- Whaddayaknow. That ridiculous list actually has some foundation to it--here. That's not going to work; you and I already agree that this list is too long. Let's look for genres we can agree on, find some sources (not Allmusic!), and stick them in. I'll offer rock, funk, and alternative metal. Drmies (talk) 04:55, 2 February 2011 (UTC)
- It's not the length of the list I'm worried about. He does play a lot of genres and the list should reflect that as long as there's no rule against lists being too long. I'm worried that the guidelines say aim for generality, so people are including very wide genres that have nothing to do with Patton. For example, he's never been on a funk album that I know of. Bungle and Faith No More were both prominent examples of funk rock or maybe funk metal in their early days, but these aren't subgenres of funk. I think it would be ok to list 'rock, funk rock, and alternative metal', among others. This is as general as we can be without sacrificing accuracy.Pwrong (talk) 01:09, 3 February 2011 (UTC)
In addition to rock, funk rock and alternative metal, I'll suggest the following:
Hip hop covers Peeping Tom, X-ecutioners, Lovage and Crudo (if it ever gets released).
Experimental Music covers the crazy solo projects, all the collaborations, and most of his output in general.
Avant-garde Metal covers every Fantomas album, all the Moonchild Trio albums, and to some extent Bungle and FNM. I know this could be called a subgenre of experimental music or alternative metal, but we're talking about at least 9 albums that can't really be described any other way. I think this deserves a spot
Reaction to Fame?
First of all, acting irreverently towards the music industry and expressing distaste for the lifestyles of rock stars isn't unconventional. Second, wouldn't he have to be famous before he could have a reaction to fame? Seriously, if you asked a thousand random people who Mike Patton was I'd be shocked if you could find even two who knew who he is. 99.999% of people surveyed would either have no idea who he is or think you were talking about the WWII general George Patton. — Preceding unsigned comment added by 188.8.131.52 (talk) 08:24, 14 December 2012 (UTC)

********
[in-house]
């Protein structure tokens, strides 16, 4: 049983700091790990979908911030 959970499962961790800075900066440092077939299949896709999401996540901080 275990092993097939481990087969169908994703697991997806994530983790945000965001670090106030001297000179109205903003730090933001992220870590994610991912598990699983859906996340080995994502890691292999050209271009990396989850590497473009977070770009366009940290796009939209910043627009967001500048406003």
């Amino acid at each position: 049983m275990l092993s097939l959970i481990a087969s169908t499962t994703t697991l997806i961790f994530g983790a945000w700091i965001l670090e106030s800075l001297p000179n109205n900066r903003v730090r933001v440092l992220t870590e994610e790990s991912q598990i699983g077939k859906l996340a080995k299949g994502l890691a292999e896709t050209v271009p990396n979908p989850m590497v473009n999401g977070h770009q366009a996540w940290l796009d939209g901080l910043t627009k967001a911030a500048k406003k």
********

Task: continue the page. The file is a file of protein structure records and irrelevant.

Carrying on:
- It looks fine to me, and it is all cited. How would propose we improved it? And yes, Mike Patton is famous. The general public probably does not know who John Bonham is (were) either, unless you are a Led Zeppelin fan. That does not make him "not famous", though. Nymf talk to me 19:14, 9 January 2013 (UTC)
This article fails to mention anywhere in it Patton's work with John Kaada. They made a collaborative album together called Romances. What's rather ironic is that Patton is indeed mentioned on the article for Kaada. — Preceding unsigned comment added by Hyde937 (talk • contribs) 00:42, 26 January 2014 (UTC)
Under the heading "Style and influences", it states "A list published by the Chicago-based music website Consequence of Sound (CoS), acknowledged Mike Patton as 'the greatest singer of all time'." Setting aside that rather overblown claim, there is also the disturbing use of the term "acknowledged". To acknowledge a thing is to objectively recognize its qualities or characteristics. That's not what said website is doing; it's stating an opinion, not a fact. I think that "...acknowledged Mike Patton as..." should be changed to something like "...opined that Mike Patton is..." or "...claimed that Mike Patton is..." Any other opinions? Bricology (talk) 16:37, 23 March 2015 (UTC)